Osseous Surgery vs. Laser Gum Disease Treatment

In the array of treatments dentists use to help patients with periodontitis or advanced gum disease, osseous surgery is one of the options. It’s typically used to treat severe or advanced gum disease, when other treatments haven’t worked to get rid of the problem.

Patients with advanced gingivitis or periodontitis at Monterey Peninsula Dental Group have the option of laser-based gum disease treatment, sometimes called LANAP, as well. That can be less scary than traditional osseous surgery, and we’ll explain the differences.

What Does It Do?

Osseous surgery is done by a qualified periodontist, a dentist that specializes in gum treatments. It’s one of the more traditional procedures available to dentists, but still has a good track record of success.

In patients with bad gum disease, sometimes there are persistent pockets of bacteria and plaque nestled in the bone below the gums, that can’t be removed through more common means like scaling and root planing. Because there’s no way for a patient to reach these pockets themselves, they can develop into serious gum and bone infections, and eventually lead to tooth and bone loss. Removing these pockets stops the progression of the disease and gives you a healthy, infection-free mouth.

What Happens In Osseous Surgery?

Your dentist will make cuts in the gum tissue near the pockets to be removed, then clean out the pockets of bacteria and any diseased tissue or bone surrounding it. Sometimes this is also called gingival flap surgery, because of the flaps cut in the gums to access the pockets. The “osseous” part of the procedure refers to any bone removal or reshaping that’s needed during surgery. Sometimes these pockets of infection damage the jawbone or leave rough areas underneath, and these may need to be removed or recontoured.

After the pockets are cleaned out, the dentist will adjust the gum tissue with scalpel and stitching to tighten the gums around the roots of the teeth. This creates solid attachments between the gums and teeth, which helps prevent future pockets from developing and makes it easier to maintain good dental health.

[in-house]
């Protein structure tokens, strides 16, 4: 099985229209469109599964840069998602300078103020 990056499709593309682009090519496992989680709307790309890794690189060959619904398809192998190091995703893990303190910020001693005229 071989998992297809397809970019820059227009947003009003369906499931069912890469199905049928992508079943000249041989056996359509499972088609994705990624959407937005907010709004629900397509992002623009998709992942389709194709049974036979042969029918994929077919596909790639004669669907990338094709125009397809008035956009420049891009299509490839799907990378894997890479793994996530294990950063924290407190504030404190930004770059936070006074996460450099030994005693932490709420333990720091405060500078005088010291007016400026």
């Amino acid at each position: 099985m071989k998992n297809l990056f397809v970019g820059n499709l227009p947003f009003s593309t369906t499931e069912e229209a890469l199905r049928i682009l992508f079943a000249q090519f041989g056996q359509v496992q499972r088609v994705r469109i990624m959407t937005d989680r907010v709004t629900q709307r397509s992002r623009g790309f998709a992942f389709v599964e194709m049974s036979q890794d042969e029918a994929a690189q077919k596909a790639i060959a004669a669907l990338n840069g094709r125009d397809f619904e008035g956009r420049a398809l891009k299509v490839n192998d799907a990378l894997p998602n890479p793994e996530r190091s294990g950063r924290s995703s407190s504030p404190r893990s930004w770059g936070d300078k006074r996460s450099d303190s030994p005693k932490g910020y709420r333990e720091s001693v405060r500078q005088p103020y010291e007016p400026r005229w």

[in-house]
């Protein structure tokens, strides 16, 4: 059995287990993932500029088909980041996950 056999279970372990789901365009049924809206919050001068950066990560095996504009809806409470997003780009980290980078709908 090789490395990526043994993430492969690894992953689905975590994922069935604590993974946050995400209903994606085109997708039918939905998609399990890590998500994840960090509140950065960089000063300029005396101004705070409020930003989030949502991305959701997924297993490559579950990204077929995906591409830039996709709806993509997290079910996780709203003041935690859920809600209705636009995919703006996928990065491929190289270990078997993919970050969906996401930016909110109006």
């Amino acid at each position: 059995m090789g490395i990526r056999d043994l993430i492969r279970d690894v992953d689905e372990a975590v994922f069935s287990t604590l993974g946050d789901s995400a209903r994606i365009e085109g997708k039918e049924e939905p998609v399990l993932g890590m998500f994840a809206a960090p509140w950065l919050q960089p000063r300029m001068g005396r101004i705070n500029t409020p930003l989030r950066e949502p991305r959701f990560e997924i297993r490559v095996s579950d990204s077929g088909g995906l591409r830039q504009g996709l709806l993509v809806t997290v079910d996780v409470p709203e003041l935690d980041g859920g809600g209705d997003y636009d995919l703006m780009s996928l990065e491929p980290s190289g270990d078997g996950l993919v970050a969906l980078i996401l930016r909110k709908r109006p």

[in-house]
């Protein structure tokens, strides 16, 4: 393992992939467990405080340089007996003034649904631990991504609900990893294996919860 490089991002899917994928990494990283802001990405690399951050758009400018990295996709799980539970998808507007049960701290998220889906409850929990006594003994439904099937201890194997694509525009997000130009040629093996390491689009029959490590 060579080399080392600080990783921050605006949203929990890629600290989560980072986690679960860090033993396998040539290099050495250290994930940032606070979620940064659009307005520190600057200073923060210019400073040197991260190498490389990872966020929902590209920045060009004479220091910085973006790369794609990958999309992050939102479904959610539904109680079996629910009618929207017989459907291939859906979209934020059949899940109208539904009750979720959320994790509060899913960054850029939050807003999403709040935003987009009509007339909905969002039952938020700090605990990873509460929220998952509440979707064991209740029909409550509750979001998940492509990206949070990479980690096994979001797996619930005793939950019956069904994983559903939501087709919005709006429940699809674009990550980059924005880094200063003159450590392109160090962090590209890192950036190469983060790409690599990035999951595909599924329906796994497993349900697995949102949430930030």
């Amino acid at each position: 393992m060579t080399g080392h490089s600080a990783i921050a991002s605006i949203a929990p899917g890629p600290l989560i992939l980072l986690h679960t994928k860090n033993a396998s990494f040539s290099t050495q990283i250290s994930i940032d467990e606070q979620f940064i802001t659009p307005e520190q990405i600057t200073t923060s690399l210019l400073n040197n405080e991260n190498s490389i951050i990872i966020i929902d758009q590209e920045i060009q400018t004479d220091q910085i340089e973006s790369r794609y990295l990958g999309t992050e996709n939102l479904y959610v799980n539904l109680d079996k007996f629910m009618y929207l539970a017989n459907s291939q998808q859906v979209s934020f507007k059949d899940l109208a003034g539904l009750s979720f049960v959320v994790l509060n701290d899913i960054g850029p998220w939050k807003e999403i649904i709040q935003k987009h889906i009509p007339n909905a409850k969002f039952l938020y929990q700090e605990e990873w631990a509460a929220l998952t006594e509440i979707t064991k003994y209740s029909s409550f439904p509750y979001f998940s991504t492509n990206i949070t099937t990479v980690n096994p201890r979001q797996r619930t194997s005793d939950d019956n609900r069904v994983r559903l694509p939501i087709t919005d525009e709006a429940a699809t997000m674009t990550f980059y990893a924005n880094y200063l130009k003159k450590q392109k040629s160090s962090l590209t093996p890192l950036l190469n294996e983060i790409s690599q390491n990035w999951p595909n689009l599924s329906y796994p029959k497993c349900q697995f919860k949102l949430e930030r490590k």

After-Care Instructions for Osseous Surgery

The healing time for osseous surgery is longer than the newer laser-assisted procedures, since the tissue has been cut. The total recovery time can be around a month, depending on the extent of the osseous surgery done. It usually takes two weeks before you should eat anything other than soft foods, to prevent further trauma and help your mouth heal.

Some minor swelling, bleeding and possible facial bruising is common in the days following osseous surgery, and post-operative pain can be managed with painkillers and anti-inflammatory medications. Your dentist is also likely to prescribe antibiotics to keep any new infection from taking hold in this healing period. With every procedure we do, we send thorough at-home care instructions with each patient, and encourage them to follow them closely for the best healing possible. Good, regular home dental care is also important for the rest of a periodontal patient’s life to avoid recurring disease.

Some patients need additional dental procedures after osseous surgery. The surgery may cause the appearance of longer teeth, and larger spaces between the teeth, as a result of tissue removal and gum tightening. If these changes affect your appearance, gum grafting is an option to restore a natural-looking gum line.

Laser Periodontal Surgery

At Monterey Peninsula Dental Group, we offer an alternative to osseous surgery called LANAP, or laser-assisted new attachment procedure. Instead of a scalpel, the diseased tissue is removed with a specialized laser. The laser is able to kill bacteria without cutting into any gum or bone tissue. We also use it to encourage the gums to reattach more tightly to the teeth and promote fast healing.

The recovery time is just a few days, and no follow-up procedures are typically needed, because nothing has been cut away. Our dentists prefer LANAP over osseous surgery in severe periodontal cases, because of the improved recovery and healing, and fewer after-surgery side effects like swelling and pain.

To talk to our friendly and experienced staff about possible gum disease treatments, or to ask any questions you have about this and other procedures, contact us anytime here. We serve patients from all across the Monterey Peninsula and welcome new patients.

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